A number of the exchanges in the Burton-on-Trent 0283 group had direct junctions to Derby Exchange - 0332 Group Switching Centre.
Interesting that the code to call Barton-Under-Needwood from Burton-on-Trent used to be 81; my memories of Etwall phone-related stuff only go back to the 1970s, by which time it was definitely 71.
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Old 13th May 2020, 9:50 pm   #45
Pellseinydd
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Default Re: The space in the STD codes

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I did read about a court case where someone was caught chain dialling, but the GPO lost the case because the judge said they hadn't done enough to safeguard the system.

I can't quite remember the details.
There were successful court cases over the years and the GPO did go to lengths to prevent the 'fraudulent use of the system'.

A Group Switching Centre would have a number of incoming routes which were restricted on what they could dial out to. For instance dialling from Chester (0244) to Wrexham was 93 which was barred from incoming STD calls. When it arrived in Wrexham, it wasn't possible to dial other GSCs by dialling 9X which were not within the Chester local call area such as 94 for Oswestry (0691) 30 odd miles from Chester or 96 for Whitchurch (0948) 20 plus miles from Chester. There was a way around sometimes by dialling a local code 81 from Wrexham to a dependent UAX such as say Ruabon UAX14, the dialling a 9 back to Wrexham GSC followed by the 93 for Oswestry. Ruabon of course was allowed access to Oswestry. But speech got fainter and fainter the further you went. Pre-STD, dependent UAXs also had 'call barring' on some of their outgoing junctions achieved by strapping in the junction relay set. Also both pre/after STD introduction, the outgoing 'local' access was limited by 'grading' on the incoming selectors.

To say the GPO didn't make the effort to prevent the fraud wasn't quite true - ill informed prosecuting lawyer! There certainly were successful cases, the big one in Bristol (?) where the engineer had 'modified' the exchange to get free calls by dialling a certain code which gave NU tone but you ignored that and just carried on dialling but meter pulses weren't sent back to the callers line meter. I believe it was held at the Old Bailey in London.
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Old 15th May 2020, 5:55 pm   #46
198 kHz
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Default Re: The space in the STD codes

[QUOTE=pip5678;1246433][QUOTE=198 kHz;1245390]
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Yes 198 kHz, 2211 was the special faults number in director area local exchanges I was familiar with. The GSC I worked at, in a director area, but served non-director areas too, ended in 1458. The special faults lines were used by other exchanges and external engineers to call in on ... and countless calls from wives and girfriends. Happy days!
Indeed they were.
Someone ^^ mentioned the futility of chain dialling when the transmission was so faint. It was, of course, but it was mainly "because you can".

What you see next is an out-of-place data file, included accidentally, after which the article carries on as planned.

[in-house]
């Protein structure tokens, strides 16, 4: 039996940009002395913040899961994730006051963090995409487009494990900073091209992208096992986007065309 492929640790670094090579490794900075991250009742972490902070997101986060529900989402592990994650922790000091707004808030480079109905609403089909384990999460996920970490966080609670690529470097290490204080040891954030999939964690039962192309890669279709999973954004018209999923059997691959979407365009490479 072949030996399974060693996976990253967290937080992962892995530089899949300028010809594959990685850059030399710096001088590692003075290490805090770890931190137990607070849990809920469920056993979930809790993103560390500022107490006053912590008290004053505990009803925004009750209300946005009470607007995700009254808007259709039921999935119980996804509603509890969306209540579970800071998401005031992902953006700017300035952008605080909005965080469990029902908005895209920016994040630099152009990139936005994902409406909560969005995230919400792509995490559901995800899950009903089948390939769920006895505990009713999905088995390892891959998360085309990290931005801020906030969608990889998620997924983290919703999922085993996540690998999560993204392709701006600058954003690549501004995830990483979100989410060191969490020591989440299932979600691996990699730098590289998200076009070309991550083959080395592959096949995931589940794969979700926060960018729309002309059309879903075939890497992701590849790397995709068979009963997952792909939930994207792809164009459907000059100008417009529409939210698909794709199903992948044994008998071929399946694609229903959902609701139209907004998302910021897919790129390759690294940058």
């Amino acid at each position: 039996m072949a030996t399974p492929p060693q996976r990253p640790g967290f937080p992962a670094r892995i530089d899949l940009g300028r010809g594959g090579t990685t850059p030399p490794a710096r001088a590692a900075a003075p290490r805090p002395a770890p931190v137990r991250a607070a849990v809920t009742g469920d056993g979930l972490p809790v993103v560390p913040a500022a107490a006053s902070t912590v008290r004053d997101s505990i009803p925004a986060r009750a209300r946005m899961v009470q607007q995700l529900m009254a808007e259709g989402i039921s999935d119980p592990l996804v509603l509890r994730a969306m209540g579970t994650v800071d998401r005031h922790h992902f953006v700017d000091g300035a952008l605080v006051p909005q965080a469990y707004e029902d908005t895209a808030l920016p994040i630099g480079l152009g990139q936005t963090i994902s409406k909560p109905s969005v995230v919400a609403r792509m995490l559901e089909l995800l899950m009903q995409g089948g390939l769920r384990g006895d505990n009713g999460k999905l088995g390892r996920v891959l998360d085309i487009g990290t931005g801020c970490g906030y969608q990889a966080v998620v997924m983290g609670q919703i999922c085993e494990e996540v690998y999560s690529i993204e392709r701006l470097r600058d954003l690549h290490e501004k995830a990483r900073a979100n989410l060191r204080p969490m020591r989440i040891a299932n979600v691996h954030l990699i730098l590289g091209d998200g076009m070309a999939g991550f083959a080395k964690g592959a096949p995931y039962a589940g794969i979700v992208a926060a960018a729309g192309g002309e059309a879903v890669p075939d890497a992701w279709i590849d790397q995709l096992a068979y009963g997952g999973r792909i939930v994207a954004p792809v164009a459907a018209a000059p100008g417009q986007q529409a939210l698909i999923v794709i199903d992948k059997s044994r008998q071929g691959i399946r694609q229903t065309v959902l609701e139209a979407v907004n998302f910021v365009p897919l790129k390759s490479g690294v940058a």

A good wheeze from a payphone was to dial out to a UAX, then "0" for the operator. This meant the lamp on the operator's board was white, and not red as it would be for a payphone. Hence one could ask for any number and it would be ticketed to the payphone.
The vertical marking banks (VMBs) were eventually re-strapped to prevent this.
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Old 15th May 2020, 8:08 pm   #47
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Default Re: The space in the STD codes

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(see attached map for Manchester Director Area).
I can't see a map attached.
Whoops, cat knocked it off! Good excuse
Thanks for that. I live on the edge of 881 and 236, and now I can see why
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Old 15th May 2020, 9:57 pm   #48
pip5678
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Default Re: The space in the STD codes

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Ah, thanks for clarification. As the original mention of 2211 was in pip5678's post about director areas, I was thinking of Scotland Yard's WHI 1212.
The Special Faults phone in my GSC was 22221, and frequently received calls for the city's cop shop, which was 22222.
One day someone rang asking for PC Collins, so the phone was handed to an engineer whose name was Phil Collins, and happened to have the middle initial C.
Cue much confusion.
Yes 198 kHz, 2211 was the special faults number in director area local exchanges I was familiar with. The GSC I worked at, in a director area, but served non-director areas too, ended in 1458. The special faults lines were used by other exchanges and external engineers to call in on ... and countless calls from wives and girfriends. Happy days!
Ah! Ashton under Lyne according to my BT list of all the Group and Trunk Centre Fault Reporting(Special Faults) numbers but none of the other Manchester Director Area numbers are 2211 - in fact there aren't any 2211 or similar numbers in any of the Director Areas. The only 'standard' numbers were the ones on UAXs - 290 and 2190 as they were 'built in' to the rack wiring.
Sorry to detract too much from the OP but yes it was indeed Manchester Ashton, however there were plenty of Manchester director local exchanges with special fault numbers of 2211.